GOP Proposes Excluding Abortion from Employer Provided Health Care

The new congress has many issues to address such as immigration, jobs, education, clean energy, and abortion. After the State of the Union, representatives of the Republican-led house argued for a smaller government that for instance does not place restrictions on businesses. From the oil spill in the Gulf (environment) to skyrocketing health care costs, Republicans advocate that business be left alone without any regulations. Yet, they are exempting abortion for the discussion of smaller government. When the issue of abortion is at hand, Republicans overlook regulations on business.

Republicans are advocating a restriction on businesses from providing health insurance plans that supply abortion coverage to their employees. If the business does provide health insurance with abortion coverage, then the business will fail to receive tax subsidies. Stephanie Condon of CBSNEWS explains how this legislation would be an extension of the Hyde Amendment, which bans federal funding for abortions. For economic efficiency purposes, business will be compelled to choose health care options that do not cover abortions.

In the world of number crunching, the proposed restriction on business makes it much more feasible for a business to choose a health care plan with no abortion coverage than with one. With the middle class shrinking, this will push abortions to be inaccessible for many.  [Read more...]

Stupak: It’s Hard Not to Take it Personally

Guest writer Sarah Warren is a professor of modern art history at Purchase College, SUNY. She is currently writing a book about the interchange between the nationalism and the avant-garde in pre-Revolutionary Russia. She lives in New York City. These are her words.

I have had two abortions. In both cases I had planned to get pregnant and was overjoyed (though also terrified) that I was going to have a baby. I had negotiated my parental leave from work, stopped drinking alcohol, rearranged my apartment to accommodate a nursery, and fantasized endlessly about my little munchkin. And in both cases I underwent incredibly painful termination procedures because (the first time) I wasn’t willing to be disabled by my pregnancy, and (the second time) I wasn’t willing to knowingly give birth to a severely disabled child. I have private insurance that covered all my costs, but it is a large insurer that serves state employees, and would undoubtedly be part of the federal health care exchange that is covered in the Stupak Amendment. If the Stupak Amendment had been law at the time, I would have had to pay for both procedures myself. According to commenters like Phillip Levine (in his November 25, ope-ed for the New York Times), this does not constitute a major blow to reproductive choice in the United States because most of the women who currently have private health insurance also have the financial means to cover most of the abortions they are likely to have. This “most” scenario may be comforting in the abstract, but the individual circumstances of women’s reproductive lives often do not line up with abstract ideals about choice and life.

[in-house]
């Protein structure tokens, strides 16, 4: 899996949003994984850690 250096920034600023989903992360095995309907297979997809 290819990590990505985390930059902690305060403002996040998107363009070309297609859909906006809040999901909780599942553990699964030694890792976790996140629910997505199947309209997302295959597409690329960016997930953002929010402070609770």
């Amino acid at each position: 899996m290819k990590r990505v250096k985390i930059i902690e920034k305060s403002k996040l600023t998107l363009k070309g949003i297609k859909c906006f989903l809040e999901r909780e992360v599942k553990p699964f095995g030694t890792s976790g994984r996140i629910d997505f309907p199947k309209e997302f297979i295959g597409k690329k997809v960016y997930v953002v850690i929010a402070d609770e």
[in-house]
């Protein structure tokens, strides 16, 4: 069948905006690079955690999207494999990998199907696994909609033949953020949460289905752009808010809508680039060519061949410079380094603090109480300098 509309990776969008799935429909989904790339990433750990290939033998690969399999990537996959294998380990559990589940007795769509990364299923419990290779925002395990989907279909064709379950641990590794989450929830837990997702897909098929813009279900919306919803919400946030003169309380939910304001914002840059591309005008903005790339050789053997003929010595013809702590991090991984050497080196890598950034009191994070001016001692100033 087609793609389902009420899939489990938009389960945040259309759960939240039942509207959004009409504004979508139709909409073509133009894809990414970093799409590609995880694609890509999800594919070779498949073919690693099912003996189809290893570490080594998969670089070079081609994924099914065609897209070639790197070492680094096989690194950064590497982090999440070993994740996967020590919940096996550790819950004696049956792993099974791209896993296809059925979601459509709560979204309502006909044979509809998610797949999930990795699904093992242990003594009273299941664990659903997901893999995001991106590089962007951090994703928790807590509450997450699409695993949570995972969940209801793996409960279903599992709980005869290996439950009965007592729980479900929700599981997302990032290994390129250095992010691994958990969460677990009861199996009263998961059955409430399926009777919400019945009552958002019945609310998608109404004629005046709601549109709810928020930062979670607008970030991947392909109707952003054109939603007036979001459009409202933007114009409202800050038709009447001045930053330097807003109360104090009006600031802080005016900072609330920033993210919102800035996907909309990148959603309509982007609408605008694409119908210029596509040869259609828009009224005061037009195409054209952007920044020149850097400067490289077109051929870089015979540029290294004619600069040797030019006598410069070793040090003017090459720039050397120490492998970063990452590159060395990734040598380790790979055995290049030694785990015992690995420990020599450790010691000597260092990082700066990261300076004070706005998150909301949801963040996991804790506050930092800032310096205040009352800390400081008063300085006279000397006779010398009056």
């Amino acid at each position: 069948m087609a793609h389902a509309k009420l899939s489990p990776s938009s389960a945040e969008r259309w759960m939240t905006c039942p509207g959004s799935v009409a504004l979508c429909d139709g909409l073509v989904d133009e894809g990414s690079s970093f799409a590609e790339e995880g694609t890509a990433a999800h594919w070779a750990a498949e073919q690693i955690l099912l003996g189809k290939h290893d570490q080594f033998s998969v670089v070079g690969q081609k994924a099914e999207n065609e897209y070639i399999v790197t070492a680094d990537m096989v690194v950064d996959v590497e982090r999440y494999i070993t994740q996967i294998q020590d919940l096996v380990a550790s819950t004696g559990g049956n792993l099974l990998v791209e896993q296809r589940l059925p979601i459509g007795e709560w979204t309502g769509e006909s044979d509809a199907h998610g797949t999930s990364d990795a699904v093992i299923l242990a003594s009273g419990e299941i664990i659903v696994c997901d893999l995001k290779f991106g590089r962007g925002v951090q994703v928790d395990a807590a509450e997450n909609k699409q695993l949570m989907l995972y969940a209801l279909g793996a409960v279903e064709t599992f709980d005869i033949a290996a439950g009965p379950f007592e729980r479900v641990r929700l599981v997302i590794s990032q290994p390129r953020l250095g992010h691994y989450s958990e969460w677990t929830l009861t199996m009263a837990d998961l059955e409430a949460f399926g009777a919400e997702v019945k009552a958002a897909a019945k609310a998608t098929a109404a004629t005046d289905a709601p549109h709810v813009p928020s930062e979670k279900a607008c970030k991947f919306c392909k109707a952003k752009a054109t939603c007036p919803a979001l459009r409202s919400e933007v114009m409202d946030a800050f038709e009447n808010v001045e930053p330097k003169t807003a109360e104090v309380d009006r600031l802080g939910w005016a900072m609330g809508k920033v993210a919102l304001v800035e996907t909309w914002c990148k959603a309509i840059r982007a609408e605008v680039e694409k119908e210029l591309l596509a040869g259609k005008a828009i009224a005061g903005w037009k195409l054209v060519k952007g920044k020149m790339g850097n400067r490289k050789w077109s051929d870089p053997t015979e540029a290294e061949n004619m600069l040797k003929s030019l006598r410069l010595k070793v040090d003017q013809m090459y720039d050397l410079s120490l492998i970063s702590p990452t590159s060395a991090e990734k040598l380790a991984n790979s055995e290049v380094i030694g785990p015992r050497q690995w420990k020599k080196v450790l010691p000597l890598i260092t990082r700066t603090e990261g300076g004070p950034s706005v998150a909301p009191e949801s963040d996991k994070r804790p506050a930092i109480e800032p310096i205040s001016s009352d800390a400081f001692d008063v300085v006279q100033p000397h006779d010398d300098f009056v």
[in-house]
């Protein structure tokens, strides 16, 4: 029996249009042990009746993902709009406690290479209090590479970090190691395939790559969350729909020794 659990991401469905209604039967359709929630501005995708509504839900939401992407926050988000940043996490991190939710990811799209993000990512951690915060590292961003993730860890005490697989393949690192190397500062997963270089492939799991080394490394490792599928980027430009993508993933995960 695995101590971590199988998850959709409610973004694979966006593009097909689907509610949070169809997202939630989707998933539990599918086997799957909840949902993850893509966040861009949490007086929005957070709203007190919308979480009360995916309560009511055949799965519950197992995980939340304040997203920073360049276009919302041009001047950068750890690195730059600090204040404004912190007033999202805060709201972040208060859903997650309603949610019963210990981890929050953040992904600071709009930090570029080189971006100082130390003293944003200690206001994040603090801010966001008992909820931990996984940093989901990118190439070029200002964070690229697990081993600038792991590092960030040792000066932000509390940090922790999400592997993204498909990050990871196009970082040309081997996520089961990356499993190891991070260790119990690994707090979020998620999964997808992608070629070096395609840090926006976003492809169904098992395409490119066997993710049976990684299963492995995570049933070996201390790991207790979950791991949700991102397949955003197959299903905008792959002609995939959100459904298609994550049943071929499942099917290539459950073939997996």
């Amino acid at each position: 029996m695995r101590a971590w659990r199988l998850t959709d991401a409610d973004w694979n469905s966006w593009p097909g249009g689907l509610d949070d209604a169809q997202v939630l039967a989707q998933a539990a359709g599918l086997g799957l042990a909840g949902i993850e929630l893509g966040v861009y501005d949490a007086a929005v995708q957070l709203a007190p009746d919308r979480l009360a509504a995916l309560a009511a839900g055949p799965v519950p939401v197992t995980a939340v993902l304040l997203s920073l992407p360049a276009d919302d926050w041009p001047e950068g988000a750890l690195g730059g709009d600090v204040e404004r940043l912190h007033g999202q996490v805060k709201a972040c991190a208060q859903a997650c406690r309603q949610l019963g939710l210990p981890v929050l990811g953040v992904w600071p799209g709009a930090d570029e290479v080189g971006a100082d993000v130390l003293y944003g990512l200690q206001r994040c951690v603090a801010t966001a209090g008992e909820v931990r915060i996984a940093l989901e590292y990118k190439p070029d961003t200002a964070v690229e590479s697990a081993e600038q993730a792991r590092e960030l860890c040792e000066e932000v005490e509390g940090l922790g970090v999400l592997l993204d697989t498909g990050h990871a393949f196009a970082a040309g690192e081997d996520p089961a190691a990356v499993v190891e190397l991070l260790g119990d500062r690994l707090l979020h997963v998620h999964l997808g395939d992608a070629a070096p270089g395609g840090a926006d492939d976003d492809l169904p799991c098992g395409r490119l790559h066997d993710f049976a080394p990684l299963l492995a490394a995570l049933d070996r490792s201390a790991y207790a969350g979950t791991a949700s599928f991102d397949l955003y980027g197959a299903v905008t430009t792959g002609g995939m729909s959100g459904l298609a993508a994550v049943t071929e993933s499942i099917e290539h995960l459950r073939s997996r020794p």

In my first pregnancy, early screening tests indicated a 75% chance of genetic or anatomic abnormalities in the fetus. This was revealed at the same time that an enormous fibroid (bigger than the baby) had begun to degenerate. It was extremely painful, I hadn’t slept in three days, and my obstetrician had even prescribed codeine because she felt that it would be less harmful than my pain and distress. After looking at the growth history and location of the fibroid, she also warned that I should prepare myself for several potential hospital stays to deal with bleeding from the fibroid, as well as a special C-section (higher risk than normal, but not life-threatening) from just below my rib-cage.

At that point I decided to terminate the pregnancy. Because of the fibroid, the procedure was complicated and, even though there were two doctors performing it, took twice as long as expected. This meant the local anesthetic I was given wore off about halfway through. In retrospect, I realize I could have waited two weeks for a genetic test, and then, if the results had been reasonable, waited for successive ultrasound scans to determine if there were serious anatomical abnormalities. However, I would have had to be willing to continue missing work and living in pain, while waiting to find out if my pregnancy was viable. I often regret my decision (especially after later tests revealed no genetic defects), but realistically, I know I would probably do the same today. [Read more...]

Against Compulsory Ultrasound Legislation

I went back and forth on the title of this post, from what it is to, “For Sensible Ultrasound Legislation.” Perhaps that gives some insight into how very prickly this subject can be.

In the past few years, several states have entertained legislation dealing with varying requirements involving ultrasound technology and abortion. These range from offering an ultrasound to mandating both an ultrasound and a discussion of the development of the fetus. Some include funding, some make the woman pay. Some apply to all abortions, some only after the first trimester. These provisions are as different and nuanced as can be, so it would be ill-considered to condemn or celebrate all of them.

Nebraska is the latest state to adopt ultrasound legislation. Ultrasounds are not usually considered medically necessary for first-trimester abortions. Many clinics provide the option already, however.
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